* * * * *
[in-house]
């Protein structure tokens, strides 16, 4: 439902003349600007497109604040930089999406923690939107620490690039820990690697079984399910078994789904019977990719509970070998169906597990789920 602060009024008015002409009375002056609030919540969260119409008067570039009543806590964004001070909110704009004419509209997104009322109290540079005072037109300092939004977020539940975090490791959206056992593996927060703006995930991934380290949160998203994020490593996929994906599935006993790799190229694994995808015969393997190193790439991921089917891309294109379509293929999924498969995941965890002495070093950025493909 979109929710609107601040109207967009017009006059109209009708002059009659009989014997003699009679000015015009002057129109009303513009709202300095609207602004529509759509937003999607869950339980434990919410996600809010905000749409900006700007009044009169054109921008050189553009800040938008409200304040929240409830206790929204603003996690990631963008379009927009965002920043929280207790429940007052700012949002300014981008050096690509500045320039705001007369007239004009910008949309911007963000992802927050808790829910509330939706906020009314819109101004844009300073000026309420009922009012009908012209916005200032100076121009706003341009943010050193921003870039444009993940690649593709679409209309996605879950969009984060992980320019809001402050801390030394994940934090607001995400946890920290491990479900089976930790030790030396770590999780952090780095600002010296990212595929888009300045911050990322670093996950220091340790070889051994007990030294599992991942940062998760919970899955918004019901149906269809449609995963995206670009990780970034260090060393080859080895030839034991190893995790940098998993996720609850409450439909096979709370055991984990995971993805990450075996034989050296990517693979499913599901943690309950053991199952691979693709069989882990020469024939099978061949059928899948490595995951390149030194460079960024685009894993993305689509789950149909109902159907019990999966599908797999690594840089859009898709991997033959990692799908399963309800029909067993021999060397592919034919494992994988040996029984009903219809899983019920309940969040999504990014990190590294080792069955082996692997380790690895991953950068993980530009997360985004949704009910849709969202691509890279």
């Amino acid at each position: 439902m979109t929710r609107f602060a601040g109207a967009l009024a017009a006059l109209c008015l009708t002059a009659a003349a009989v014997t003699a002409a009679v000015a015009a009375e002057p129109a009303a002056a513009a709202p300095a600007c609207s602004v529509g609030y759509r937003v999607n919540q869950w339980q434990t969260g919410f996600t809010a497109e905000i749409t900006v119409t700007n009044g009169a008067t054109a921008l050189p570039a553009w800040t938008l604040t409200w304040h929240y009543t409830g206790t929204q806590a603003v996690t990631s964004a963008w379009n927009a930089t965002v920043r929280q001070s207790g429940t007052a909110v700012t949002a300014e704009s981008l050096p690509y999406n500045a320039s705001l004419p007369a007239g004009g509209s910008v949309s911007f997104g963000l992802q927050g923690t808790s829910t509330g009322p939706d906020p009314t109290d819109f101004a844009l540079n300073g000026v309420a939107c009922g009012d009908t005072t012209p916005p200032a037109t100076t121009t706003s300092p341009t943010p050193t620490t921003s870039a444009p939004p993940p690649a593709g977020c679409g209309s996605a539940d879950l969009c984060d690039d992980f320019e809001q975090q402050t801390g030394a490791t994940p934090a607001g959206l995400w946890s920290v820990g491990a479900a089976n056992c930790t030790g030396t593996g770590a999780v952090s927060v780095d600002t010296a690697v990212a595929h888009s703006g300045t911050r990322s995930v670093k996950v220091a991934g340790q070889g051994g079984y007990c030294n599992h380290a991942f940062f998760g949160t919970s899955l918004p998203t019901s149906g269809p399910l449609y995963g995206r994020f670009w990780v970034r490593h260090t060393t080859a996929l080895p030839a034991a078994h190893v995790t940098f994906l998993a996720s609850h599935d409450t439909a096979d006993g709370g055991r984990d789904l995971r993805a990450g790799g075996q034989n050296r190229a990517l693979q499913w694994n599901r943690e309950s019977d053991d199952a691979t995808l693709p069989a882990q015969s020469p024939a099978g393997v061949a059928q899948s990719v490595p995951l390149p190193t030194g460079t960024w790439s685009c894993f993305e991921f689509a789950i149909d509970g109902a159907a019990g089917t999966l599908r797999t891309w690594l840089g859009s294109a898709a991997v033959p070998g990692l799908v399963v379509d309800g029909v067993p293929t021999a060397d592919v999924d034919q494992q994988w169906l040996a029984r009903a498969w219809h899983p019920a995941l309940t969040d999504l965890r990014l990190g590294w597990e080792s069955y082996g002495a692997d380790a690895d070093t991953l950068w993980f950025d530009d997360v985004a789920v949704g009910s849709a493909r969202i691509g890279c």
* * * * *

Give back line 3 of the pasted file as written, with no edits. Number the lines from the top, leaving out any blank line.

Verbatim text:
């Amino acid at each position: 439902m979109t929710r609107f602060a601040g109207a967009l009024a017009a006059l109209c008015l009708t002059a009659a003349a009989v014997t003699a002409a009679v000015a015009a009375e002057p129109a009303a002056a513009a709202p300095a600007c609207s602004v529509g609030y759509r937003v999607n919540q869950w339980q434990t969260g919410f996600t809010a497109e905000i749409t900006v119409t700007n009044g009169a008067t054109a921008l050189p570039a553009w800040t938008l604040t409200w304040h929240y009543t409830g206790t929204q806590a603003v996690t990631s964004a963008w379009n927009a930089t965002v920043r929280q001070s207790g429940t007052a909110v700012t949002a300014e704009s981008l050096p690509y999406n500045a320039s705001l004419p007369a007239g004009g509209s910008v949309s911007f997104g963000l992802q927050g923690t808790s829910t509330g009322p939706d906020p009314t109290d819109f101004a844009l540079n300073g000026v309420a939107c009922g009012d009908t005072t012209p916005p200032a037109t100076t121009t706003s300092p341009t943010p050193t620490t921003s870039a444009p939004p993940p690649a593709g977020c679409g209309s996605a539940d879950l969009c984060d690039d992980f320019e809001q975090q402050t801390g030394a490791t994940p934090a607001g959206l995400w946890s920290v820990g491990a479900a089976n056992c930790t030790g030396t593996g770590a999780v952090s927060v780095d600002t010296a690697v990212a595929h888009s703006g300045t911050r990322s995930v670093k996950v220091a991934g340790q070889g051994g079984y007990c030294n599992h380290a991942f940062f998760g949160t919970s899955l918004p998203t019901s149906g269809p399910l449609y995963g995206r994020f670009w990780v970034r490593h260090t060393t080859a996929l080895p030839a034991a078994h190893v995790t940098f994906l998993a996720s609850h599935d409450t439909a096979d006993g709370g055991r984990d789904l995971r993805a990450g790799g075996q034989n050296r190229a990517l693979q499913w694994n599901r943690e309950s019977d053991d199952a691979t995808l693709p069989a882990q015969s020469p024939a099978g393997v061949a059928q899948s990719v490595p995951l390149p190193t030194g460079t960024w790439s685009c894993f993305e991921f689509a789950i149909d509970g109902a159907a019990g089917t999966l599908r797999t891309w690594l840089g859009s294109a898709a991997v033959p070998g990692l799908v399963v379509d309800g029909v067993p293929t021999a060397d592919v999924d034919q494992q994988w169906l040996a029984r009903a498969w219809h899983p019920a995941l309940t969040d999504l965890r990014l990190g590294w597990e080792s069955y082996g002495a692997d380790a690895d070093t991953l950068w993980f950025d530009d997360v985004a789920v949704g009910s849709a493909r969202i691509g890279c």